Analysis By Anupama Ghosh
The year 2019 saw Turkey launch its ‘Asia Anew’ initiative in a bid to boost its cooperation with Asian countries. Increasing its footprints in South Asia, Turkey seems to be fostering closer relations with Bangladesh. So what are the reasons that make Bangladesh a viable partner for Turkey in the region?
Turkey’s Asia Anew initiative is aimed at building greater interaction in areas of education, defense, trade, technology, and culture. The shift of Turkey’s foreign policy towards Asia in the past decade has been interesting.
Historically, Turkey has never shown any deep interest in expanding its influence in Asia. Since the establishment of the Republic in 1923, the country has tried to place itself closer to the West, giving more importance to its relations with the US and Europe, than with Asia and even its Middle-Eastern neighbors. But over the past decade, Turkey’s bilateral and multilateral relations with its traditional allies have been severely affected. And it is in such a scenario, that Turkey’s ‘Asia Anew’ initiative gains credence.
Regardless of its tilt towards the West, its unique geostrategic position – straddling the east and the west, and its Islamic identity – nurtured more under the present political dispensation, gives Turkey the requisite push to foster relations with the Asian countries.
In fact, much before 2019, the groundwork for its greater engagement was being laid. In order to foster diplomatic relations with different Asian nations, it began to expand its diplomatic network in Asia. New embassies were opened in Myanmar (2012), Cambodia (2013), Brunei (2013), and Laos (2017).
It has also increased its engagement in the various regional multilateral forums and international organizations in Asia.
In 2012, it became a dialogue partner for the Shanghai Cooperation Organisation (SCO), and a sectoral dialogue partner of ASEAN in August 2017. Putting forth its interest in greater engagement with the Asia- Pacific region, the Turkish Ministry of Foreign Affairs officially named China, Indonesia, Japan, Malaysia, Singapore, and South Korea as its strategic partners in the Asia-Pacific region.
Increasing its footprints in South Asia, Turkey seems to be fostering closer relations with Bangladesh. In January 2021, Turkish Foreign Minister Mevlut Cavusoglu visited Dhaka. Since the inception of Bangladesh, the relations between the two countries have gone through various swings.
Sharing cordial ties with Pakistan, Turkey diplomatically and militarily aided Pakistan during the Bangladesh liberation war in 1971. Despite that, Ankara officially recognized Bangladesh at the Organization of Islamic Countries (OIC) summit held in Lahore in 1974 and opened its embassy in Dhaka in 1976.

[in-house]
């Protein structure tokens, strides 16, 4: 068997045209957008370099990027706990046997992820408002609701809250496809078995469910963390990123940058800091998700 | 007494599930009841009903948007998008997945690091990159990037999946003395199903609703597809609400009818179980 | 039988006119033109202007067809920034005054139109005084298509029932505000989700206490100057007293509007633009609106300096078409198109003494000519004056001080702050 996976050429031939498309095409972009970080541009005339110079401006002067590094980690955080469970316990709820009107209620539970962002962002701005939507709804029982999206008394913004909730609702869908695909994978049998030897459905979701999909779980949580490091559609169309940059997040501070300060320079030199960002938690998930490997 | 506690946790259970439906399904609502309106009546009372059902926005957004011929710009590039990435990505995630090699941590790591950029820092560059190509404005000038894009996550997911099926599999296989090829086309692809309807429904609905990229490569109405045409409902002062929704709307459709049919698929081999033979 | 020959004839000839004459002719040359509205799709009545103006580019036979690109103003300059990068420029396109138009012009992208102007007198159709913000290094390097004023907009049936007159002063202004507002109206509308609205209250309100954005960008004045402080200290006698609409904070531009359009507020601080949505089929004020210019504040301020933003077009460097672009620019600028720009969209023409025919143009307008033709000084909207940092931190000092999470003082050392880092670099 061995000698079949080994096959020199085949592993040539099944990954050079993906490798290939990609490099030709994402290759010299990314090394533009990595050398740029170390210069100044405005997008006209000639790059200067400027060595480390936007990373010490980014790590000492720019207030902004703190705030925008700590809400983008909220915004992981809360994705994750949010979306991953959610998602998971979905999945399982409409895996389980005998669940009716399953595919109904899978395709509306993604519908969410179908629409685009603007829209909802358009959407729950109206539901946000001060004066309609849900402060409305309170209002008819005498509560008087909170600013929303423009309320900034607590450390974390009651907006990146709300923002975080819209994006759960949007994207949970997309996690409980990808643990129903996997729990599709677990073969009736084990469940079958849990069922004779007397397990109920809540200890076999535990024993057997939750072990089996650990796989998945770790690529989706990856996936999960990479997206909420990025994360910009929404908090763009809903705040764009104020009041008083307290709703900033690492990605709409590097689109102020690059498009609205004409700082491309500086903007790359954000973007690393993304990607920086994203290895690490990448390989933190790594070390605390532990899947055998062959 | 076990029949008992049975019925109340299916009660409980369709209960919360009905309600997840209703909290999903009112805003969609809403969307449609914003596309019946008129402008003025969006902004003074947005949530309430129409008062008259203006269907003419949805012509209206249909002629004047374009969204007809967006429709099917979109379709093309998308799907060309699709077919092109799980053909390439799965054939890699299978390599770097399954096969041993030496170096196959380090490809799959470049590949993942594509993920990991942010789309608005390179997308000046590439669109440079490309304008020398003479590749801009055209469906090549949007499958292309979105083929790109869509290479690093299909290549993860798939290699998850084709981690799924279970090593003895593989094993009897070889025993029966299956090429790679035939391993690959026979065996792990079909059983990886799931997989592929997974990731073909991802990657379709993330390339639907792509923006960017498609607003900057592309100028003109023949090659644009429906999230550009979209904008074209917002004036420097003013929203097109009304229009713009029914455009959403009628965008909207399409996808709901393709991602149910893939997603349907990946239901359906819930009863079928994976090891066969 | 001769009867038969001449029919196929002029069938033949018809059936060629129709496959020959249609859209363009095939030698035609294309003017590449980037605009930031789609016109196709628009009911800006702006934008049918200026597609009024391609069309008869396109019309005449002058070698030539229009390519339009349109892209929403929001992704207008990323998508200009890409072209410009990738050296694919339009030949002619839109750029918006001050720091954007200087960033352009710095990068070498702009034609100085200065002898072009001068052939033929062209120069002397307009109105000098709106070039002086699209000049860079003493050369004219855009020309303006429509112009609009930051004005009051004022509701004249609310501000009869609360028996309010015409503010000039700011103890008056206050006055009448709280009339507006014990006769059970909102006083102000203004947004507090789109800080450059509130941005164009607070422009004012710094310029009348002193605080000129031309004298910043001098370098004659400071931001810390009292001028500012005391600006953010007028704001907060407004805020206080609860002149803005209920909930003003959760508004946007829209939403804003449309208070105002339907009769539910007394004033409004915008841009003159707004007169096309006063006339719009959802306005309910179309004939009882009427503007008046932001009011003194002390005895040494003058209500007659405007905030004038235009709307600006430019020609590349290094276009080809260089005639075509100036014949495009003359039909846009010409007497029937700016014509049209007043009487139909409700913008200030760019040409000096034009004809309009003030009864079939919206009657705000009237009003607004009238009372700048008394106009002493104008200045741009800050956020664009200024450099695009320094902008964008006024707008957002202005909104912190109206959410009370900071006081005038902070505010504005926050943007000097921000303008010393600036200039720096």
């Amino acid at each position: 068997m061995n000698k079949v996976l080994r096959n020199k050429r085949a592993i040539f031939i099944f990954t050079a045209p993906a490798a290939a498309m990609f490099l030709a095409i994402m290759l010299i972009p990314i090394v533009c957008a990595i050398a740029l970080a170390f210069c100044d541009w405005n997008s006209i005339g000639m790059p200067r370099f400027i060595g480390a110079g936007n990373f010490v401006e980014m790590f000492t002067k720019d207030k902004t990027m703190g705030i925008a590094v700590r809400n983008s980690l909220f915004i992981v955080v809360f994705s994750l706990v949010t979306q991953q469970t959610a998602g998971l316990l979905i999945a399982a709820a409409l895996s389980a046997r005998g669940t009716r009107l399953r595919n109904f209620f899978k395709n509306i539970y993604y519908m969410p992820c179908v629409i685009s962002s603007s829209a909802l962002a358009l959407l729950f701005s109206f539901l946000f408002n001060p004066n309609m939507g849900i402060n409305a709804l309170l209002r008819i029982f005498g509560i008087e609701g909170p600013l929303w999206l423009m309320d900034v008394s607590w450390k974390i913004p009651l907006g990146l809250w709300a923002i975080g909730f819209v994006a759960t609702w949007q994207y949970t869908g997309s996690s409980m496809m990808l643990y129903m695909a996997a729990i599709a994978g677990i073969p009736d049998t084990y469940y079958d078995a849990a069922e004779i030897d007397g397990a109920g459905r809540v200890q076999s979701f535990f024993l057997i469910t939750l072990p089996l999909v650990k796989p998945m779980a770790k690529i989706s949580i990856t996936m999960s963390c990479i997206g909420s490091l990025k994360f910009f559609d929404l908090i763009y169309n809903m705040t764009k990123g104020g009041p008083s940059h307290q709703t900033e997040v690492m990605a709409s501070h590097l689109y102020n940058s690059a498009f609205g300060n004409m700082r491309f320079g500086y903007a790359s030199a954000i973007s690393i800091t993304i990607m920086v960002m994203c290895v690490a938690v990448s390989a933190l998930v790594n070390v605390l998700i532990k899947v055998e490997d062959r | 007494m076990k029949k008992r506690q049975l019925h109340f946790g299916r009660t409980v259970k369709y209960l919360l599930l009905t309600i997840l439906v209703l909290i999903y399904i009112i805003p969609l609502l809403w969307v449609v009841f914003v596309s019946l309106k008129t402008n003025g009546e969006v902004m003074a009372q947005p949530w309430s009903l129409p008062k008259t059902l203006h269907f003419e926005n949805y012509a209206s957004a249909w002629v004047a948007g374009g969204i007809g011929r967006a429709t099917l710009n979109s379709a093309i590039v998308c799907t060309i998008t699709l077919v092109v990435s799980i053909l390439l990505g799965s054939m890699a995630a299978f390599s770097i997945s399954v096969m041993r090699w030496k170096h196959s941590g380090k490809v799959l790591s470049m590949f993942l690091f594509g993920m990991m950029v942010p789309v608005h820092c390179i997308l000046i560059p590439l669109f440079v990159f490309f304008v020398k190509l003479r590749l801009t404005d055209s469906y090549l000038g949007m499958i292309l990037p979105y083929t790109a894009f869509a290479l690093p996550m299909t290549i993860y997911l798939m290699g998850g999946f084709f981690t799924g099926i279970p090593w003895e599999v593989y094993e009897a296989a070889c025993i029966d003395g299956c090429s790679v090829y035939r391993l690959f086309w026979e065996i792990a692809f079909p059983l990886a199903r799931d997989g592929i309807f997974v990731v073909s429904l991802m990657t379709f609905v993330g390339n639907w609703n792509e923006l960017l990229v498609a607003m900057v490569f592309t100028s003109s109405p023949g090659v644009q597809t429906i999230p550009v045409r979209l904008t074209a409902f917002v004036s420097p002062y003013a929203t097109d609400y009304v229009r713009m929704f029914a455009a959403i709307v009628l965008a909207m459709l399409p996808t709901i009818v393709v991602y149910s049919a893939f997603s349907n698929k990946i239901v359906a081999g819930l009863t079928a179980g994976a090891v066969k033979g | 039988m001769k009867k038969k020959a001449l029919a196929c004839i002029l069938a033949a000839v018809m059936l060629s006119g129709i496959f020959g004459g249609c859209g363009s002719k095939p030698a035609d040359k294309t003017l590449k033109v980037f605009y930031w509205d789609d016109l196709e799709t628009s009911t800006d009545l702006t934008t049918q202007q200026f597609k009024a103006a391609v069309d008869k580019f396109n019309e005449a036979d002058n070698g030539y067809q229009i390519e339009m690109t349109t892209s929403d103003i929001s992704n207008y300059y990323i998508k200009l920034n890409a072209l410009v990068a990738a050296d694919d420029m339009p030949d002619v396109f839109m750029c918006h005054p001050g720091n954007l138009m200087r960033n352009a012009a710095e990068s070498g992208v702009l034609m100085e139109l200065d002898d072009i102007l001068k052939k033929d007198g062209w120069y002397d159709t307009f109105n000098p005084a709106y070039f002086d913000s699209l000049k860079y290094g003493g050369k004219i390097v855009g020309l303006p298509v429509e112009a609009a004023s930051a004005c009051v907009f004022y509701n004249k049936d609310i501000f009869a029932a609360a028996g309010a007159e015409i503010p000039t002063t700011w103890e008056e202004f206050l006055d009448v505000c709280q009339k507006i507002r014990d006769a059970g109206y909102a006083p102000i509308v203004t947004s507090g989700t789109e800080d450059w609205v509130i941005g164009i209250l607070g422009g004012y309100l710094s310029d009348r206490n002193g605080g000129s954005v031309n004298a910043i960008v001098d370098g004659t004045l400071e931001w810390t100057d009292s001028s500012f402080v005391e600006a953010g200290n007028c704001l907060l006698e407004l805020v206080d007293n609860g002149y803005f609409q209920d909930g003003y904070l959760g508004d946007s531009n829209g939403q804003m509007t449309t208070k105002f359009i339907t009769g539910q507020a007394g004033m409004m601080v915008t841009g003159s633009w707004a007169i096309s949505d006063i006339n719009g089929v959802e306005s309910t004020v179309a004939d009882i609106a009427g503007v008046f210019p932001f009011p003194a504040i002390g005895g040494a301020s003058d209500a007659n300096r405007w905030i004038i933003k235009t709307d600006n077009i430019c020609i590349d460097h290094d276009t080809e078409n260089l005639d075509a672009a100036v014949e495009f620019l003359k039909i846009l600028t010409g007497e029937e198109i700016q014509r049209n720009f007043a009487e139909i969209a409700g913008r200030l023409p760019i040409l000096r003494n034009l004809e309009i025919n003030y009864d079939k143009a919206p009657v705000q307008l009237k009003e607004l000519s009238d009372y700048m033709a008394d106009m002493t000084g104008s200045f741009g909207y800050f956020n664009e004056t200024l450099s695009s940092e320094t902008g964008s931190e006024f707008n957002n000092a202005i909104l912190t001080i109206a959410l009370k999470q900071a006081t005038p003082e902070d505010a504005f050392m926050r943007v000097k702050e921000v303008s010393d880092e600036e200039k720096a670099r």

While their bilateral relations flourished since then, the ties came to a grinding halt when the AKP ( Justice and Development Party), known for its support to Muslim brotherhood worldwide, condemned Bangladesh’s International Crimes Tribunal’s prosecution of Jamaat-e-Islami leaders for their involvement in the genocide committed by the Pakistani army during 1971 war.
In January 2021, during his visit to Bangladesh, the Turkish Foreign Minister inaugurated a new embassy compound and pledged enhanced cooperation between the two countries. So what are the reasons which make Bangladesh a viable partner for Turkey in the region?
With its booming economy and strategic importance, Bangladesh seems to occupy an important place in Turkey’s Asia Anew Initiative. Backed by its rapidly growing economy, it has emerged as an important trading partner. In South Asia, Dhaka is now Ankara’s second-highest trade partner after India, with a total trade volume of $1 billion in 2019 before the pandemic.
Anatolian News Agency’s coverage of my call on the Prime Minister Sheikh Hasina yesterday based on @TCDakkaBE press release which is available on our Embassy website and social media accounts. https://t.co/UvRk91RJq4
— Mustafa Osman Turan (@Mustafa_O_Turan) February 8, 2021
In recent years, Turkey has sought to provide and supply defense equipment to countries around the world, with the Turkish President stating his intention to expand Turkey’s defense industrial base by boosting arms sales to $25 billion by 2023. Turkey already delivered Otokar Cobra light armored vehicles to the Bangladesh Army in 2013 and secured $1 billion contracts for 680 light armored vehicles in 2017.
In March 2019, Bangladesh signed a contract with the Turkish Company, ROKETSAN for procuring medium-range guided multiple rocket launchers. Training programs and military exercises between the armed forces of the two countries are also in the pipeline.
In the past years, the Rohingya refugees fleeing Myanmar have found shelter in Bangladesh in large numbers. Turkey has rallied behind Bangladesh at major multilateral forums regarding the Rohingya issue, such as the UN, the G20, and the OIC. Institutions such as the Turkish Cooperation and Coordination Agency (TIKA) and the Directorate of Religious Affairs (Diyanet) have helped build various facilities such as camps, hospitals, schools, and orphanages for the refugees in Bangladesh.
Since the opening years of the 2000s, Turkey’s economy has grown by leaps and bounds, giving it the financial means to pursue an extensive and expansive foreign policy. Its diplomatic, trade, humanitarian and cultural overtures in Asia, now being taken forward under the Asia Anew Initiative may be seen in this light.
However, given its recent economic slump and its troubled relations with the US and West, it would be interesting to see how far these overtures in Asia are pursued, and whether they would bring any dynamic shift in Turkey’s foreign policy towards Asian countries.
(The author is a foreign policy researcher based in New Delhi)